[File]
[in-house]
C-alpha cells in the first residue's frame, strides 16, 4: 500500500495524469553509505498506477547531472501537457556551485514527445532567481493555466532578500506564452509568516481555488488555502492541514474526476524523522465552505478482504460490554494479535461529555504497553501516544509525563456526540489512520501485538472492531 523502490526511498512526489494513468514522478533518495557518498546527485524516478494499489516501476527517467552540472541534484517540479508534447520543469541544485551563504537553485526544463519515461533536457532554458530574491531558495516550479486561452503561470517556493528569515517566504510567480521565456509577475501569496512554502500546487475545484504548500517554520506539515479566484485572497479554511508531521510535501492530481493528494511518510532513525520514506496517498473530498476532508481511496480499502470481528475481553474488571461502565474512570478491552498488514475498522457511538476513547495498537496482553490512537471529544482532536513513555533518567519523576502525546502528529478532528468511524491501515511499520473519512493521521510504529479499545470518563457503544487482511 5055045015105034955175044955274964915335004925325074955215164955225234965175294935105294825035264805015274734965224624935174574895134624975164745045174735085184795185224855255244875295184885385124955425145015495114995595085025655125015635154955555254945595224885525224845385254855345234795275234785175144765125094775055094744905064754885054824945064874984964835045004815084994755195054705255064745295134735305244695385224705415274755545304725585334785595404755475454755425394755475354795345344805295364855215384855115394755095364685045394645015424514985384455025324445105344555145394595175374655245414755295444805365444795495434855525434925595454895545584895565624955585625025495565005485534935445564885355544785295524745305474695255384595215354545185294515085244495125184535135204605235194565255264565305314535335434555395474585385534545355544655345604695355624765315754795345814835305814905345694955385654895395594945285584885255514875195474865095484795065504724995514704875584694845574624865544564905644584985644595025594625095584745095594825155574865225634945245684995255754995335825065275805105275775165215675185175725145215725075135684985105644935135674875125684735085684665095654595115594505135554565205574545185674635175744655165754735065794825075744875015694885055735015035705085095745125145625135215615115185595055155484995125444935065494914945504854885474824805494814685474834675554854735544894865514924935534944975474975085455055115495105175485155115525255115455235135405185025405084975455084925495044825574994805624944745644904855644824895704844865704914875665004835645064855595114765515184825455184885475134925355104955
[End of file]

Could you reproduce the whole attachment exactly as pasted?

[in-house]
C-alpha cells in the first residue's frame, strides 16, 4: 500500500495524469553509505498506477547531472501537457556551485514527445532567481493555466532578500506564452509568516481555488488555502492541514474526476524523522465552505478482504460490554494479535461529555504497553501516544509525563456526540489512520501485538472492531 523502490526511498512526489494513468514522478533518495557518498546527485524516478494499489516501476527517467552540472541534484517540479508534447520543469541544485551563504537553485526544463519515461533536457532554458530574491531558495516550479486561452503561470517556493528569515517566504510567480521565456509577475501569496512554502500546487475545484504548500517554520506539515479566484485572497479554511508531521510535501492530481493528494511518510532513525520514506496517498473530498476532508481511496480499502470481528475481553474488571461502565474512570478491552498488514475498522457511538476513547495498537496482553490512537471529544482532536513513555533518567519523576502525546502528529478532528468511524491501515511499520473519512493521521510504529479499545470518563457503544487482511 5055045015105034955175044955274964915335004925325074955215164955225234965175294935105294825035264805015274734965224624935174574895134624975164745045174735085184795185224855255244875295184885385124955425145015495114995595085025655125015635154955555254945595224885525224845385254855345234795275234785175144765125094775055094744905064754885054824945064874984964835045004815084994755195054705255064745295134735305244695385224705415274755545304725585334785595404755475454755425394755475354795345344805295364855215384855115394755095364685045394645015424514985384455025324445105344555145394595175374655245414755295444805365444795495434855525434925595454895545584895565624955585625025495565005485534935445564885355544785295524745305474695255384595215354545185294515085244495125184535135204605235194565255264565305314535335434555395474585385534545355544655345604695355624765315754795345814835305814905345694955385654895395594945285584885255514875195474865095484795065504724995514704875584694845574624865544564905644584985644595025594625095584745095594825155574865225634945245684995255754995335825065275805105275775165215675185175725145215725075135684985105644935135674875125684735085684665095654595115594505135554565205574545185674635175744655165754735065794825075744875015694885055735015035705085095745125145625135215615115185595055155484995125444935065494914945504854885474824805494814685474834675554854735544894865514924935534944975474975085455055115495105175485155115525255115455235135405185025405084975455084925495044825574994805624944745644904855644824895704844865704914875665004835645064855595114765515184825455184885475134925355104955